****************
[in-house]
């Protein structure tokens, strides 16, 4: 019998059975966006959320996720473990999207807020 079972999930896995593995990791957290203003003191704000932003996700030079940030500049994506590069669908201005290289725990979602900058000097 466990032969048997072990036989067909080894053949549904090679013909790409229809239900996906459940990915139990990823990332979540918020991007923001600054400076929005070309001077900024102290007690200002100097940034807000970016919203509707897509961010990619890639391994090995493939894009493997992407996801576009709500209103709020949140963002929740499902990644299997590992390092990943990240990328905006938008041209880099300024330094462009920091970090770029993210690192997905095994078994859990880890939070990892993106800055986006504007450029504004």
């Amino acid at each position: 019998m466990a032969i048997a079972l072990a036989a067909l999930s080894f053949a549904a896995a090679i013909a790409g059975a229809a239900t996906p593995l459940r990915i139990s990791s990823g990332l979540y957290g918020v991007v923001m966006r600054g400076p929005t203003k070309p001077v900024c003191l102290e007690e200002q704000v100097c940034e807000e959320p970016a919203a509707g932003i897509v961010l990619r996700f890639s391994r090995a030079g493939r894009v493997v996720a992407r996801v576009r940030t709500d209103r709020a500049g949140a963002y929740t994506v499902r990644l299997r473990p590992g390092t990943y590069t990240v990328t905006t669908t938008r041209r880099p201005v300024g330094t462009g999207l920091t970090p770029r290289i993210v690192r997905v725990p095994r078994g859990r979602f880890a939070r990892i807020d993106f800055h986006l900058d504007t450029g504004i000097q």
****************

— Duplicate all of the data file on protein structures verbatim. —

[in-house]
């Protein structure tokens, strides 16, 4: 019998059975966006959320996720473990999207807020 079972999930896995593995990791957290203003003191704000932003996700030079940030500049994506590069669908201005290289725990979602900058000097 466990032969048997072990036989067909080894053949549904090679013909790409229809239900996906459940990915139990990823990332979540918020991007923001600054400076929005070309001077900024102290007690200002100097940034807000970016919203509707897509961010990619890639391994090995493939894009493997992407996801576009709500209103709020949140963002929740499902990644299997590992390092990943990240990328905006938008041209880099300024330094462009920091970090770029993210690192997905095994078994859990880890939070990892993106800055986006504007450029504004």
């Amino acid at each position: 019998m466990a032969i048997a079972l072990a036989a067909l999930s080894f053949a549904a896995a090679i013909a790409g059975a229809a239900t996906p593995l459940r990915i139990s990791s990823g990332l979540y957290g918020v991007v923001m966006r600054g400076p929005t203003k070309p001077v900024c003191l102290e007690e200002q704000v100097c940034e807000e959320p970016a919203a509707g932003i897509v961010l990619r996700f890639s391994r090995a030079g493939r894009v493997v996720a992407r996801v576009r940030t709500d209103r709020a500049g949140a963002y929740t994506v499902r990644l299997r473990p590992g390092t990943y590069t990240v990328t905006t669908t938008r041209r880099p201005v300024g330094t462009g999207l920091t970090p770029r290289i993210v690192r997905v725990p095994r078994g859990r979602f880890a939070r990892i807020d993106f800055h986006l900058d504007t450029g504004i000097q």